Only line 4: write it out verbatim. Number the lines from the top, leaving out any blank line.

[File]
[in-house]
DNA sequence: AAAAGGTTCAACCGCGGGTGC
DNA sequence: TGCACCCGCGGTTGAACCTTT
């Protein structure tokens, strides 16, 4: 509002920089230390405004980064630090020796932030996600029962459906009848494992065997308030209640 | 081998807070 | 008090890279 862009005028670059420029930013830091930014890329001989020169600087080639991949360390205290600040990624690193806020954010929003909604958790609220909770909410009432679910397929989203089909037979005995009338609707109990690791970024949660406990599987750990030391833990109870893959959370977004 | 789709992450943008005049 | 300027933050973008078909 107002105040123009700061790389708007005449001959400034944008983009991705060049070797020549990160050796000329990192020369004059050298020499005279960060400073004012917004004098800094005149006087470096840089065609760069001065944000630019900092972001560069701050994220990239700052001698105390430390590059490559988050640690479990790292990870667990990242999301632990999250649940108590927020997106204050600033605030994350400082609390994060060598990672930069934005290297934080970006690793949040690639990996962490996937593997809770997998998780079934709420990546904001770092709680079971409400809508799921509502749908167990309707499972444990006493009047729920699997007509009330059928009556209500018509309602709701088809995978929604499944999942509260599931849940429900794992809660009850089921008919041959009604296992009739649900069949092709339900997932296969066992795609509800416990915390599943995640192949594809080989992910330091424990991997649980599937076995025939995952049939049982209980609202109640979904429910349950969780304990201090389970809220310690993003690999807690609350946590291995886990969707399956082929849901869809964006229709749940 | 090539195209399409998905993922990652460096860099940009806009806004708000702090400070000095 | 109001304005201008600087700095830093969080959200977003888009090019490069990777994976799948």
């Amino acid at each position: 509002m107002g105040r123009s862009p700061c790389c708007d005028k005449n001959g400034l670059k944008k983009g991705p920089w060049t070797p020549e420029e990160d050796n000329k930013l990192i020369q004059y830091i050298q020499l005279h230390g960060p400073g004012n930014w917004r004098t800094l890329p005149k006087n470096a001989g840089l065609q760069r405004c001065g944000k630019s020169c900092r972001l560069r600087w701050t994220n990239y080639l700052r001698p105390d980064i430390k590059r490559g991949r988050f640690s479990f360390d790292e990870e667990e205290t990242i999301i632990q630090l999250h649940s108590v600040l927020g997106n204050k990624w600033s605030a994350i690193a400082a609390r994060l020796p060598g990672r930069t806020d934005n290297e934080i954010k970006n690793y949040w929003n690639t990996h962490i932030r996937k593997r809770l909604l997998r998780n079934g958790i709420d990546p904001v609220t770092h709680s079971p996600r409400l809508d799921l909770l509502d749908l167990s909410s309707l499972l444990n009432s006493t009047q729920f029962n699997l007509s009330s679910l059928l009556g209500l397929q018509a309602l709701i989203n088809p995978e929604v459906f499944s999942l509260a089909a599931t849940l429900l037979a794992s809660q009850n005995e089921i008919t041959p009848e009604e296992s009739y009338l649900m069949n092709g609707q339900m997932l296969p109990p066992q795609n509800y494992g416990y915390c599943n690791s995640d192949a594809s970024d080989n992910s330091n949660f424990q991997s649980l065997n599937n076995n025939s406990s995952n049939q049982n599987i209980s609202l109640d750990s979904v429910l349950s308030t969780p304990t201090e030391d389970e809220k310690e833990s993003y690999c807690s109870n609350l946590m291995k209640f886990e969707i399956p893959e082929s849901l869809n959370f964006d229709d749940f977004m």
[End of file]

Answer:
């Protein structure tokens, strides 16, 4: 509002920089230390405004980064630090020796932030996600029962459906009848494992065997308030209640 | 081998807070 | 008090890279 862009005028670059420029930013830091930014890329001989020169600087080639991949360390205290600040990624690193806020954010929003909604958790609220909770909410009432679910397929989203089909037979005995009338609707109990690791970024949660406990599987750990030391833990109870893959959370977004 | 789709992450943008005049 | 300027933050973008078909 107002105040123009700061790389708007005449001959400034944008983009991705060049070797020549990160050796000329990192020369004059050298020499005279960060400073004012917004004098800094005149006087470096840089065609760069001065944000630019900092972001560069701050994220990239700052001698105390430390590059490559988050640690479990790292990870667990990242999301632990999250649940108590927020997106204050600033605030994350400082609390994060060598990672930069934005290297934080970006690793949040690639990996962490996937593997809770997998998780079934709420990546904001770092709680079971409400809508799921509502749908167990309707499972444990006493009047729920699997007509009330059928009556209500018509309602709701088809995978929604499944999942509260599931849940429900794992809660009850089921008919041959009604296992009739649900069949092709339900997932296969066992795609509800416990915390599943995640192949594809080989992910330091424990991997649980599937076995025939995952049939049982209980609202109640979904429910349950969780304990201090389970809220310690993003690999807690609350946590291995886990969707399956082929849901869809964006229709749940 | 090539195209399409998905993922990652460096860099940009806009806004708000702090400070000095 | 109001304005201008600087700095830093969080959200977003888009090019490069990777994976799948």